Breast cancer is a dreaded disease, but survival rates are high for early stage tumors. Though a number of risk factors have been identified, the exact cause of this disease is not very clear.
BRCA, the breast cancer gene is of two types BRCA1 and BRCA2. BRCA1 gene is present on the chromosome 17 while BRCA2 is present on the chromosome 13. They function normally as tumor-suppressor genes. But mutations in these genes inhibit DNA repair and are inherited in an autosomal-dominant fashion, meaning that if one parent has the mutation, each offspring has a 50% chance of inheriting it.
AdvertisementAll women who inherit a BRCA1 or BRCA2 mutation have a significantly increased risk of developing breast or ovarian cancer or both, and a mutation in BRCA2 increases risk of melanoma and cancers of the pancreas, stomach, and gallbladder. Breast cancer risk ranges from 50% to 85% by age 50 in women with the mutation and is 12% in women without it.
Women with BRCA mutation should discuss options for risk-reducing surgery (removal of the 'at-risk' tissue), intensified cancer screening or surveillance (mammography, clinical breast exams etc), chemoprevention, and "risk avoidance"—behavior modification such as weight control. Although such strategies may decrease breast cancer risk, they may also complicate the lives of women, especially those aged 18 to 39, affecting their decisions regarding relationships, childbearing, and a career.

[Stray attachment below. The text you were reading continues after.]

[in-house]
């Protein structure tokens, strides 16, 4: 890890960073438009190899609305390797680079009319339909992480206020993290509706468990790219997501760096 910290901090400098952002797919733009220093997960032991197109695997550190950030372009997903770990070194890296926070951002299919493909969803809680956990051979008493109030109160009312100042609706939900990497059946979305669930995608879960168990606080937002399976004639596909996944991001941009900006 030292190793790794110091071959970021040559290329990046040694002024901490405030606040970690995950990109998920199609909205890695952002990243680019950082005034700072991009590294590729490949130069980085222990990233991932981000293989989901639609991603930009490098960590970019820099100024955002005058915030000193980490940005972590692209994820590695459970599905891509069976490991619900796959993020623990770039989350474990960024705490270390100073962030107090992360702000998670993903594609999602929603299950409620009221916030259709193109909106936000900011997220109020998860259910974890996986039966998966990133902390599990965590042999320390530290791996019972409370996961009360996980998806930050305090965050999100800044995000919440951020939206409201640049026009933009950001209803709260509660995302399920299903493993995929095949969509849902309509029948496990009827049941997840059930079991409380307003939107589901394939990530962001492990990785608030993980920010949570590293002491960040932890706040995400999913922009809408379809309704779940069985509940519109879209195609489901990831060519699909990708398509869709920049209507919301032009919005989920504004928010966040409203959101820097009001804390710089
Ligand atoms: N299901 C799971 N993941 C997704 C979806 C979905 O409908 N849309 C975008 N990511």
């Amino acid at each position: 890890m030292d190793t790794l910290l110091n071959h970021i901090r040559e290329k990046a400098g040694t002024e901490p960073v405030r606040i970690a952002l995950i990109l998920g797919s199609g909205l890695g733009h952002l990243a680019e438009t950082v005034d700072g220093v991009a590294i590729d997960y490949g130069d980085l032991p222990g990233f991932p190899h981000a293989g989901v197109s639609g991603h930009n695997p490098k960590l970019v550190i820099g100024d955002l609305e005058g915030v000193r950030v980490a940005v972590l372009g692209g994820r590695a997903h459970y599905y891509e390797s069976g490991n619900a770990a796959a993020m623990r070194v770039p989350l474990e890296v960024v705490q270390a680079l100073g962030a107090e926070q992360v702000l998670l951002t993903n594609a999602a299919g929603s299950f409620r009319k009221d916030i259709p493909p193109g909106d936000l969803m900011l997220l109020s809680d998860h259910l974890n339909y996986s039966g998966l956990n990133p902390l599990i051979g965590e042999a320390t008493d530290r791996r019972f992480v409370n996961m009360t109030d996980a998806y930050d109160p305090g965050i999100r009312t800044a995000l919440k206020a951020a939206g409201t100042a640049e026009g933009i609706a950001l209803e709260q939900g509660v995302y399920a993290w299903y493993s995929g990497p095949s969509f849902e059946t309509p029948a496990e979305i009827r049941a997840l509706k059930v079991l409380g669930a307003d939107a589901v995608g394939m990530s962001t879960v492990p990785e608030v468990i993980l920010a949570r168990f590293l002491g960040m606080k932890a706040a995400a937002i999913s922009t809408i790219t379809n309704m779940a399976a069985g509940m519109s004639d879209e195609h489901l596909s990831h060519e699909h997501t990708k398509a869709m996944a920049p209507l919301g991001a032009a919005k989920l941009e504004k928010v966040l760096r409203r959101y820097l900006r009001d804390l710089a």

A recent study published in AJN, American Journal of Nursing in October 2012 states that Women who carry a BRCA1 or BRCA2 gene mutation face a risk of developing breast or ovarian cancer at an earlier age than women without such a mutation. Relatively little is known about the psychosocial consequences—especially regarding marriage and childbearing—in young women who test positive for one of these mutations.
Knowing that one carries a BRCA mutation when young can have many consequences. On one hand, it can empower a young woman to ameliorate her risk of developing cancer and work to detect cancer in its early stages. On the other hand, it can cause her to worry for herself, her children, and other family members. And knowing about genetic risk tends to lead to making fairly stark choices. For example, some participants said that their need to live for their children influenced their decision to move quickly in getting a prophylactic mastectomy. Being diagnosed with breast cancer before being tested for a BRCA mutation can also dictate decision-making. It helps one in early diagnosis and treatment thereby helping in positive lifestyle modifications at an early stage.
Our knowledge in the area of gene mutations and breast cancer is evolving rapidly with increasing number of studies conducted to find newer and better ways of detecting, treating, and preventing cancer in BRCA1 and BRCA2 mutation carriers.
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